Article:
like... food preferences are a very individual thing and basically we like what we're used to. She's used to doing it one way and you've come into the family and want to do something different.

                                Next time she wants to season your food say 'I like to make my own seasoning mix - it's really not difficult' (or, 'I have to watch my salt intake so I have to use salt-free spices') and show her how to mix the basic spices to do it herself without needing a premixed packet. It might open her eyes...

                                My inlaws are premade prepackaged food junkies... they're older and have serious health issues and need to do things the easy way. I don't tread on their toes, I just go along with it, and in fact I took some tips from THEM to find packaged foods that I enjoy as well - I'm not in good health either and the less effort I have to use in the kitchen the better...

                              2. If it's a control thing with SIL (and it kinda sounds like it is), let her screw up the food however she wants, and you do the clean-up. You'll get max points for being 'the son-in-law who does the dishes', and you'll avoid any potential head-to-head battles.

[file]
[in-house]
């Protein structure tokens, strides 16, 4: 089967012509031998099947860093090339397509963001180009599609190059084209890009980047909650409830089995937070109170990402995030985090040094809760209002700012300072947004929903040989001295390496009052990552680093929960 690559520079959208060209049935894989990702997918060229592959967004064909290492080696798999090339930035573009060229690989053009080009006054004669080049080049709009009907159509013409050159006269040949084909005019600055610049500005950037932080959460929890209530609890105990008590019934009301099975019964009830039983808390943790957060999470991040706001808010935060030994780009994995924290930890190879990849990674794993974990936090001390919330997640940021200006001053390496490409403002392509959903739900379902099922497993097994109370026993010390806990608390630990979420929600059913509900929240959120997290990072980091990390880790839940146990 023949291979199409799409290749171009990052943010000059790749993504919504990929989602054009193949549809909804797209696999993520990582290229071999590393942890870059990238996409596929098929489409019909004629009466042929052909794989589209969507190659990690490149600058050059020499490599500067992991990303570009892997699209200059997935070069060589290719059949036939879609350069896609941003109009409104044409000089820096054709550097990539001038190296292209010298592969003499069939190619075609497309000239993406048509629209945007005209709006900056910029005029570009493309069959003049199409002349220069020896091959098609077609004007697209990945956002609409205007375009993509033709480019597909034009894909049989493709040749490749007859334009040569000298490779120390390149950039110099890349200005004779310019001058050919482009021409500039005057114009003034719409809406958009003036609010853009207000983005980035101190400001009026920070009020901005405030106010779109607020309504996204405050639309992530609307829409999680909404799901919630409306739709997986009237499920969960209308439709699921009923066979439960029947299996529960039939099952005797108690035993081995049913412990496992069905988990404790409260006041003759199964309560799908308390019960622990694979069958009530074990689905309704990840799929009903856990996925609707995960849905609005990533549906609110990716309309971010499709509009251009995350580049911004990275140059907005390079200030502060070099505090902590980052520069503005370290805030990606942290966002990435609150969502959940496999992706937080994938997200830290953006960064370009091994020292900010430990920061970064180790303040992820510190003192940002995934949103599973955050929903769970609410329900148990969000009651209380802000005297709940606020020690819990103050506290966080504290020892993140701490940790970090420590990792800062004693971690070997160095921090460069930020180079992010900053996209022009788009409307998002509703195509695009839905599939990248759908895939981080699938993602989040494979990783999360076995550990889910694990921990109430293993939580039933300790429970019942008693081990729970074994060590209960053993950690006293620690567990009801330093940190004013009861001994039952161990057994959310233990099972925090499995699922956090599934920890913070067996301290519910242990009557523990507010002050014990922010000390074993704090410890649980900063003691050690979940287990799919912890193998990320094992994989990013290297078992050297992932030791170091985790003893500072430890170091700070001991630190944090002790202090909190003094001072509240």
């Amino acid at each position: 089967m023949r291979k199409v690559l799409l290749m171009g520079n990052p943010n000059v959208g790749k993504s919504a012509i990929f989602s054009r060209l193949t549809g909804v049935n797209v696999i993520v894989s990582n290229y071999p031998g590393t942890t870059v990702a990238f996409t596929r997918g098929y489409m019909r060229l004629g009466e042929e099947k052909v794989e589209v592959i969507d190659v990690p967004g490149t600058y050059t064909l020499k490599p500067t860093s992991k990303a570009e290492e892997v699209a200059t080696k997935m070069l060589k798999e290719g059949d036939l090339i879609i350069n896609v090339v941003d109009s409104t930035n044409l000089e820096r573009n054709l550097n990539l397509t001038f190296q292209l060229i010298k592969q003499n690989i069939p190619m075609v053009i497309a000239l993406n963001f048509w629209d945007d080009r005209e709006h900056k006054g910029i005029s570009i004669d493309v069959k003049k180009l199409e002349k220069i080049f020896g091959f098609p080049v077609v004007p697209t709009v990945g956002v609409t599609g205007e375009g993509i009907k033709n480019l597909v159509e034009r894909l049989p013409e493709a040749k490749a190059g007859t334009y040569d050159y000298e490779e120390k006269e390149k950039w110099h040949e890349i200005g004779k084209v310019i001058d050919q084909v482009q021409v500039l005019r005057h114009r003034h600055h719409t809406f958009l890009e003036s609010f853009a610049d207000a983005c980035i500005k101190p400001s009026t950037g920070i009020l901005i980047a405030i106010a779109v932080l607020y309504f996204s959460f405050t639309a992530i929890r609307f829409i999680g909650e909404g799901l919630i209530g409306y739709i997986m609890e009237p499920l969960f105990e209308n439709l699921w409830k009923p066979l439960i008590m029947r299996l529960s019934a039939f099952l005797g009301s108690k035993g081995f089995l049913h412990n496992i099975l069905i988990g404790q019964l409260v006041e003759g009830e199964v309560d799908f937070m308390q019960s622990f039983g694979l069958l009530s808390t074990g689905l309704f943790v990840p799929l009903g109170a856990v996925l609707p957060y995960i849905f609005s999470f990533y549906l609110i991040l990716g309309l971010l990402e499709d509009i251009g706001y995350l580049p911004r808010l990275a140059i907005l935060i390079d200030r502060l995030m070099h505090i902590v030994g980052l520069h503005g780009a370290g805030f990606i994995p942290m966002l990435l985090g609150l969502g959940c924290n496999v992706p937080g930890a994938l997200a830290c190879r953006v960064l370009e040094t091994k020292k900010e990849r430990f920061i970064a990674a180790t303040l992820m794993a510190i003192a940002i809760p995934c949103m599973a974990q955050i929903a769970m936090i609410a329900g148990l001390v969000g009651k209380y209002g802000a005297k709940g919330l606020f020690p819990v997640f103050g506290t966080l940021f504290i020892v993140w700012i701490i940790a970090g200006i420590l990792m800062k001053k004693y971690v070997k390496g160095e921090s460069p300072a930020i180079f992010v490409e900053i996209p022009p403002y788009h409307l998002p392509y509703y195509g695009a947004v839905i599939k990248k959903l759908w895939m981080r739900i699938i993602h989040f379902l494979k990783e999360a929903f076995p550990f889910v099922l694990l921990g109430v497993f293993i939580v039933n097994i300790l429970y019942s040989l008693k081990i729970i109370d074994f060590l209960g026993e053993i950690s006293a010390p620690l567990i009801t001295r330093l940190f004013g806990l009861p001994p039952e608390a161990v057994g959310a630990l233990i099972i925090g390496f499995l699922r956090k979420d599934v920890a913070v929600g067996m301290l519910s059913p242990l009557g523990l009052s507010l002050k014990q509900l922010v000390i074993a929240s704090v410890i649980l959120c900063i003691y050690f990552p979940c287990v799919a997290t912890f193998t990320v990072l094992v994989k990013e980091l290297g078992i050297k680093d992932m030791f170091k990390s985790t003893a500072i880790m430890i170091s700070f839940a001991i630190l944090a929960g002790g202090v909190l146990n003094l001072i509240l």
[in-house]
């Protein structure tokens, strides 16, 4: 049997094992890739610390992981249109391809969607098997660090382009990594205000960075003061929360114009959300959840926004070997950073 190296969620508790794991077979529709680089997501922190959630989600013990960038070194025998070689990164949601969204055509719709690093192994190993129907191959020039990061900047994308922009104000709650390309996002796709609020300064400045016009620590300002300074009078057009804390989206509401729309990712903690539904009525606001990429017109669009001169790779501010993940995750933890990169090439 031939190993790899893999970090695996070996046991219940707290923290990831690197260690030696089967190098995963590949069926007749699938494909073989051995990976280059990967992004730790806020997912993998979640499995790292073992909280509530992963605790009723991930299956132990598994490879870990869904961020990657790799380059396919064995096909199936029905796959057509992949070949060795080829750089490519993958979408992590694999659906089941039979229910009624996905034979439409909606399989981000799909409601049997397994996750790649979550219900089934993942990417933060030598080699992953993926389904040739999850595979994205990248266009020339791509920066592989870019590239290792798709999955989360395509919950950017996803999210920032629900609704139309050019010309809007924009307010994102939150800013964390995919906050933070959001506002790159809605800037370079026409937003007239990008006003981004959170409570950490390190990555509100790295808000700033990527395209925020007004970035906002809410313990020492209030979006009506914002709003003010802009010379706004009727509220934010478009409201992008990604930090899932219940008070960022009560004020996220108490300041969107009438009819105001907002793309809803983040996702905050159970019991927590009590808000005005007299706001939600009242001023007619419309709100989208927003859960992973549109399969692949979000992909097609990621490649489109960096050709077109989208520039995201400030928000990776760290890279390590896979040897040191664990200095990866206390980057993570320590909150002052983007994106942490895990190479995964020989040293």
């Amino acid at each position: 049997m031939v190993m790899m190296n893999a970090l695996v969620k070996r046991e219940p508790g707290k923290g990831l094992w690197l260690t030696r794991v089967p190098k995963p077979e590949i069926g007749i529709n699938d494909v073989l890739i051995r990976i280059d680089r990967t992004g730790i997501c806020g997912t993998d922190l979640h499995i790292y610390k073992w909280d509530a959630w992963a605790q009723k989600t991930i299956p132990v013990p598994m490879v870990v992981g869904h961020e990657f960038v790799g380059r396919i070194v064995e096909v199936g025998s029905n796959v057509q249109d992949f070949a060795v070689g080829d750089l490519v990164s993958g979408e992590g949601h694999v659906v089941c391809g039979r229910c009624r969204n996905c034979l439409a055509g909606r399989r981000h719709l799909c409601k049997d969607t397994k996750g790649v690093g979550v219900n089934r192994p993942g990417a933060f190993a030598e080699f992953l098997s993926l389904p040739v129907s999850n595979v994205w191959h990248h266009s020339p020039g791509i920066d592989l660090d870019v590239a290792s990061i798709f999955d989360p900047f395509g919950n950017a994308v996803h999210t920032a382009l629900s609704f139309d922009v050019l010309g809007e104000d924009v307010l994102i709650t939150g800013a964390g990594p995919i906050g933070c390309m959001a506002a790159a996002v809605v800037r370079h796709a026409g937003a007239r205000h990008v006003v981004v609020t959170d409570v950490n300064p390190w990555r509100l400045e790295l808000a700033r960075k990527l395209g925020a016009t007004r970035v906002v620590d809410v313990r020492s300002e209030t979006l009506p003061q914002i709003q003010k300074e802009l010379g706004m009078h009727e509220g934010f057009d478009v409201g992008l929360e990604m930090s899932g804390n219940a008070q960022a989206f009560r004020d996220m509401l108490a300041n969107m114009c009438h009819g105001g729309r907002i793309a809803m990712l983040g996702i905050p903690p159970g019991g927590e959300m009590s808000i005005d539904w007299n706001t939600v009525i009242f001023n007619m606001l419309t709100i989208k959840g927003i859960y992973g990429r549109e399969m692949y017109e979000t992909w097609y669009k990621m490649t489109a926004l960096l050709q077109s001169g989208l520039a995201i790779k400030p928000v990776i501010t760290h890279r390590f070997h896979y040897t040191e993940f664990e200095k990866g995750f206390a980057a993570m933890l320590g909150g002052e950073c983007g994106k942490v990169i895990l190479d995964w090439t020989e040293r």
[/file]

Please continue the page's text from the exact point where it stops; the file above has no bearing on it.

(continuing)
1 Reply
                                1. re: ricepad

                                  Agreed. This is a turf war you can't win.

                                  Just serve really awesome food at your place. And watch them go back for second helpings, while trying really hard not to ask for recipes or give good feedback. Been there, done that, I know my food is better. They know it too, which is why they never want me to host an event unless I invite them all over.

                                2. Prep and finish the dishes to be shared at ~your~ house.

                                  Deliver to the party when they are completed. If you need to store them consider a cooler in your car.

                                  Plan B is to host at your house. Your kitchen. If SIL tries to "help" thank her profusely, pour her a glass of wine and gently steer her out of the kitchen.

                                  When you are "group cooking" at the parents/grandparents house you just have to kind of roll with it. Families have their traditions and what-not.